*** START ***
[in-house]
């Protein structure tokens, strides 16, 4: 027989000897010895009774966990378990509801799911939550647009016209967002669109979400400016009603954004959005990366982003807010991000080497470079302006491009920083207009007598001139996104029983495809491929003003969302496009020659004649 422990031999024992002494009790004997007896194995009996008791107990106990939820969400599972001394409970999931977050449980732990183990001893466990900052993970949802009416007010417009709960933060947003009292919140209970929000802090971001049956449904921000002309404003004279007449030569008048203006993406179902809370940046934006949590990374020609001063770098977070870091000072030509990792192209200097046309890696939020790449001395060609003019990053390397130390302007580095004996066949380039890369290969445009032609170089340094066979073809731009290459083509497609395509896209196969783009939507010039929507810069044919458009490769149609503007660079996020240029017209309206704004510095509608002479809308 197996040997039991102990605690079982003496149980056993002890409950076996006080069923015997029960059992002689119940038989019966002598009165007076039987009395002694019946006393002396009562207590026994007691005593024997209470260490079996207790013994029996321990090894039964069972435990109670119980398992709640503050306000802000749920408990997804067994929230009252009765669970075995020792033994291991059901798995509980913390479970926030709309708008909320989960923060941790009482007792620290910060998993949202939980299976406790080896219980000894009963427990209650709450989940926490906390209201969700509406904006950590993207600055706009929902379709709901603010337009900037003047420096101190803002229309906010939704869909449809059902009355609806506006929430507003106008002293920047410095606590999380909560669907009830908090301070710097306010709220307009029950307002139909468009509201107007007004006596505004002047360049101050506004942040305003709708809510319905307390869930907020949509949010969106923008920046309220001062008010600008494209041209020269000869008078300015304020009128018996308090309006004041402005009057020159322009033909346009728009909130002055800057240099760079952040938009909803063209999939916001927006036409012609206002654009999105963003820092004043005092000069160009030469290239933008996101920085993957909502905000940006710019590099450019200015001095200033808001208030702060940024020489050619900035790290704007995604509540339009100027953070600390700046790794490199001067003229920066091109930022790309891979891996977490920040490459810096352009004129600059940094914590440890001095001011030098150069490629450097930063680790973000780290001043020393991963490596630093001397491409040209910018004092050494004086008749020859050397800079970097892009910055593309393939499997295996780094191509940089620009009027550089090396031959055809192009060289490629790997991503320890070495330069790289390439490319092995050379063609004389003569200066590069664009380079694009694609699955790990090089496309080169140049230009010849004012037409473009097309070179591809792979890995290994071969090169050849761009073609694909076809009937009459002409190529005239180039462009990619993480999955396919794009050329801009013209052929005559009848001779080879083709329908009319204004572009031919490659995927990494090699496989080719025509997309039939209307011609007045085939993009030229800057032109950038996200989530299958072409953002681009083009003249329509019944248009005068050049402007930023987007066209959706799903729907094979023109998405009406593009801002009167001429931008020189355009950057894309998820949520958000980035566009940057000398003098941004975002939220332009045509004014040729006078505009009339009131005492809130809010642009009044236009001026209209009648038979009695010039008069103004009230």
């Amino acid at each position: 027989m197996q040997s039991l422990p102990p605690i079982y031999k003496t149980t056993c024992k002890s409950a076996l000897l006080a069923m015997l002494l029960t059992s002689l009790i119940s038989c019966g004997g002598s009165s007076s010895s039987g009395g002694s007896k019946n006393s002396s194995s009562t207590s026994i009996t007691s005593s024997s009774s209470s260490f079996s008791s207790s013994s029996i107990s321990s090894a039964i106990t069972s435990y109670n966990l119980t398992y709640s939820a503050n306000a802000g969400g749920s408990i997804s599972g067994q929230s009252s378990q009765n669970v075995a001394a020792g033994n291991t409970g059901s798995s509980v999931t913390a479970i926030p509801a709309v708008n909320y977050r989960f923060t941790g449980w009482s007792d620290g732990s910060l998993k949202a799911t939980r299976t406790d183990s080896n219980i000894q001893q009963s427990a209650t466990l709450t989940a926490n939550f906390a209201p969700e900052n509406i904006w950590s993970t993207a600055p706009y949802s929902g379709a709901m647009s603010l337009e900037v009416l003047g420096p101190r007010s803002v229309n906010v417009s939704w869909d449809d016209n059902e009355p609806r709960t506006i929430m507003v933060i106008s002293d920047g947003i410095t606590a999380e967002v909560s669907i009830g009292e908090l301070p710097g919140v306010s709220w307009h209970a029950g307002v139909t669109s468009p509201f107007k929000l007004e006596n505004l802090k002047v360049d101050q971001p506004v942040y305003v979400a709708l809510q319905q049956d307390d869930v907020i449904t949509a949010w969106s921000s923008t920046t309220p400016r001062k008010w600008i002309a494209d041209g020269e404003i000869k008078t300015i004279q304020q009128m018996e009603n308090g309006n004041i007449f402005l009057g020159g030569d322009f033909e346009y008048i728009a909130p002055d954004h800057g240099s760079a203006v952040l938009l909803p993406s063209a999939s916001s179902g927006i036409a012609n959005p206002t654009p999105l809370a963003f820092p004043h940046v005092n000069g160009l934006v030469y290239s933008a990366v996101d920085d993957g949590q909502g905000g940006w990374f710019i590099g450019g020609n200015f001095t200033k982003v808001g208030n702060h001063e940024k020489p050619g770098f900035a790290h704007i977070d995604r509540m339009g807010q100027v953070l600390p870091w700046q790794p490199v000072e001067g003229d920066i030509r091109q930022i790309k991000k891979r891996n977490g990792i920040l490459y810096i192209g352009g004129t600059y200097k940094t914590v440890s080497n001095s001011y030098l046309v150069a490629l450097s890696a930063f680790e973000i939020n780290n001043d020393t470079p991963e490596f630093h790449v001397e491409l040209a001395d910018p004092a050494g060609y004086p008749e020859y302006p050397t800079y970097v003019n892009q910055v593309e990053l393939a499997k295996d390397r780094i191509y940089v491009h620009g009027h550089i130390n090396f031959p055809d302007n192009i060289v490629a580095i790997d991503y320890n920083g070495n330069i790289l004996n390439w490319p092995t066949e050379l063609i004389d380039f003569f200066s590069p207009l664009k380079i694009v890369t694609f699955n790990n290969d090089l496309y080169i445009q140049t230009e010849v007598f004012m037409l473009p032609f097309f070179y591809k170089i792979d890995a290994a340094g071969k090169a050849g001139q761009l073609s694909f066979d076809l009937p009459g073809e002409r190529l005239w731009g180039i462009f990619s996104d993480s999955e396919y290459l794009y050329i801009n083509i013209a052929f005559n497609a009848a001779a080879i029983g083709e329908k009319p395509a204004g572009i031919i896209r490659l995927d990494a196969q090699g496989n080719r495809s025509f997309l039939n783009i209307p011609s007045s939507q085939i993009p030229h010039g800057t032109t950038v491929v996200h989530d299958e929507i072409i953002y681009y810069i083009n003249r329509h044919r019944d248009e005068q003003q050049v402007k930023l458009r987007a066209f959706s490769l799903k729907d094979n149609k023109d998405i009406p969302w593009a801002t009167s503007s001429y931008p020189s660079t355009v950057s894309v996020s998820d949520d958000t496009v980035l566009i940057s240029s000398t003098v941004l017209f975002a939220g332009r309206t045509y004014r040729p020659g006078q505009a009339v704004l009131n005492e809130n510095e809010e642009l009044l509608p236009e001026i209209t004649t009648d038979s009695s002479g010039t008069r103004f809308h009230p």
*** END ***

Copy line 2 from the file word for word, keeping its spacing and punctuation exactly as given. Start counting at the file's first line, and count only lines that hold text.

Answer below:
């Protein structure tokens, strides 16, 4: 027989000897010895009774966990378990509801799911939550647009016209967002669109979400400016009603954004959005990366982003807010991000080497470079302006491009920083207009007598001139996104029983495809491929003003969302496009020659004649 422990031999024992002494009790004997007896194995009996008791107990106990939820969400599972001394409970999931977050449980732990183990001893466990900052993970949802009416007010417009709960933060947003009292919140209970929000802090971001049956449904921000002309404003004279007449030569008048203006993406179902809370940046934006949590990374020609001063770098977070870091000072030509990792192209200097046309890696939020790449001395060609003019990053390397130390302007580095004996066949380039890369290969445009032609170089340094066979073809731009290459083509497609395509896209196969783009939507010039929507810069044919458009490769149609503007660079996020240029017209309206704004510095509608002479809308 197996040997039991102990605690079982003496149980056993002890409950076996006080069923015997029960059992002689119940038989019966002598009165007076039987009395002694019946006393002396009562207590026994007691005593024997209470260490079996207790013994029996321990090894039964069972435990109670119980398992709640503050306000802000749920408990997804067994929230009252009765669970075995020792033994291991059901798995509980913390479970926030709309708008909320989960923060941790009482007792620290910060998993949202939980299976406790080896219980000894009963427990209650709450989940926490906390209201969700509406904006950590993207600055706009929902379709709901603010337009900037003047420096101190803002229309906010939704869909449809059902009355609806506006929430507003106008002293920047410095606590999380909560669907009830908090301070710097306010709220307009029950307002139909468009509201107007007004006596505004002047360049101050506004942040305003709708809510319905307390869930907020949509949010969106923008920046309220001062008010600008494209041209020269000869008078300015304020009128018996308090309006004041402005009057020159322009033909346009728009909130002055800057240099760079952040938009909803063209999939916001927006036409012609206002654009999105963003820092004043005092000069160009030469290239933008996101920085993957909502905000940006710019590099450019200015001095200033808001208030702060940024020489050619900035790290704007995604509540339009100027953070600390700046790794490199001067003229920066091109930022790309891979891996977490920040490459810096352009004129600059940094914590440890001095001011030098150069490629450097930063680790973000780290001043020393991963490596630093001397491409040209910018004092050494004086008749020859050397800079970097892009910055593309393939499997295996780094191509940089620009009027550089090396031959055809192009060289490629790997991503320890070495330069790289390439490319092995050379063609004389003569200066590069664009380079694009694609699955790990090089496309080169140049230009010849004012037409473009097309070179591809792979890995290994071969090169050849761009073609694909076809009937009459002409190529005239180039462009990619993480999955396919794009050329801009013209052929005559009848001779080879083709329908009319204004572009031919490659995927990494090699496989080719025509997309039939209307011609007045085939993009030229800057032109950038996200989530299958072409953002681009083009003249329509019944248009005068050049402007930023987007066209959706799903729907094979023109998405009406593009801002009167001429931008020189355009950057894309998820949520958000980035566009940057000398003098941004975002939220332009045509004014040729006078505009009339009131005492809130809010642009009044236009001026209209009648038979009695010039008069103004009230």